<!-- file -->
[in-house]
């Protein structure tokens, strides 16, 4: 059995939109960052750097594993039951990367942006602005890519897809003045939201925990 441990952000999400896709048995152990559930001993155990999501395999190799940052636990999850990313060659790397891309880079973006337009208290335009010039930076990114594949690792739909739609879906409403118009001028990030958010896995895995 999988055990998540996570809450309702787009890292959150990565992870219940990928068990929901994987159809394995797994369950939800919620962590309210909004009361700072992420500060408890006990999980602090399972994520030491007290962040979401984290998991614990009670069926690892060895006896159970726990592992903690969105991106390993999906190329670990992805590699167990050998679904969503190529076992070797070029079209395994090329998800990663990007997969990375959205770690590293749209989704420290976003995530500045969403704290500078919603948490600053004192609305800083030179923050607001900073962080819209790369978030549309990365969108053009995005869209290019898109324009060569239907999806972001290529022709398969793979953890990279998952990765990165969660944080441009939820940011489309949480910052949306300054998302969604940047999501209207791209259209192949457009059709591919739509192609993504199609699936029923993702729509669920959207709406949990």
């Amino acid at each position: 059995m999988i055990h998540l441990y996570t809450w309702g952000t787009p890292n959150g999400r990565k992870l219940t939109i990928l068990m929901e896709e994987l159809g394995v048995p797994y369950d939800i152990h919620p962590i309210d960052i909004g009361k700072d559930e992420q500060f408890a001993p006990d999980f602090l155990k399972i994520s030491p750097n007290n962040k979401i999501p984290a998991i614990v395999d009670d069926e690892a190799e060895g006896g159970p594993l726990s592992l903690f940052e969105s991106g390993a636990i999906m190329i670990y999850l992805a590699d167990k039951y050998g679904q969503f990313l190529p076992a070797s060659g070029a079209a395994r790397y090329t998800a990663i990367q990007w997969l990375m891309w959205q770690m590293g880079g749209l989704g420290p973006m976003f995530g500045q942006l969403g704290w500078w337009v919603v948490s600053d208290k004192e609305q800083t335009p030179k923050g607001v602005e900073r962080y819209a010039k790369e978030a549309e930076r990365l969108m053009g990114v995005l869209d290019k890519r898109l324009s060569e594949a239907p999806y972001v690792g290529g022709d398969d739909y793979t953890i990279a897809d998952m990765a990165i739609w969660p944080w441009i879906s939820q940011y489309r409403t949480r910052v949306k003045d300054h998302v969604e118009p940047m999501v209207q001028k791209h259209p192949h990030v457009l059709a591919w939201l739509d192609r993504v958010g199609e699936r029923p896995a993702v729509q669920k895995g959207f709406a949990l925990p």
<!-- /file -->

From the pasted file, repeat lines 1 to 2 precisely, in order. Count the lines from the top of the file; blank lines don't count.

[in-house]
């Protein structure tokens, strides 16, 4: 059995939109960052750097594993039951990367942006602005890519897809003045939201925990 441990952000999400896709048995152990559930001993155990999501395999190799940052636990999850990313060659790397891309880079973006337009208290335009010039930076990114594949690792739909739609879906409403118009001028990030958010896995895995 999988055990998540996570809450309702787009890292959150990565992870219940990928068990929901994987159809394995797994369950939800919620962590309210909004009361700072992420500060408890006990999980602090399972994520030491007290962040979401984290998991614990009670069926690892060895006896159970726990592992903690969105991106390993999906190329670990992805590699167990050998679904969503190529076992070797070029079209395994090329998800990663990007997969990375959205770690590293749209989704420290976003995530500045969403704290500078919603948490600053004192609305800083030179923050607001900073962080819209790369978030549309990365969108053009995005869209290019898109324009060569239907999806972001290529022709398969793979953890990279998952990765990165969660944080441009939820940011489309949480910052949306300054998302969604940047999501209207791209259209192949457009059709591919739509192609993504199609699936029923993702729509669920959207709406949990």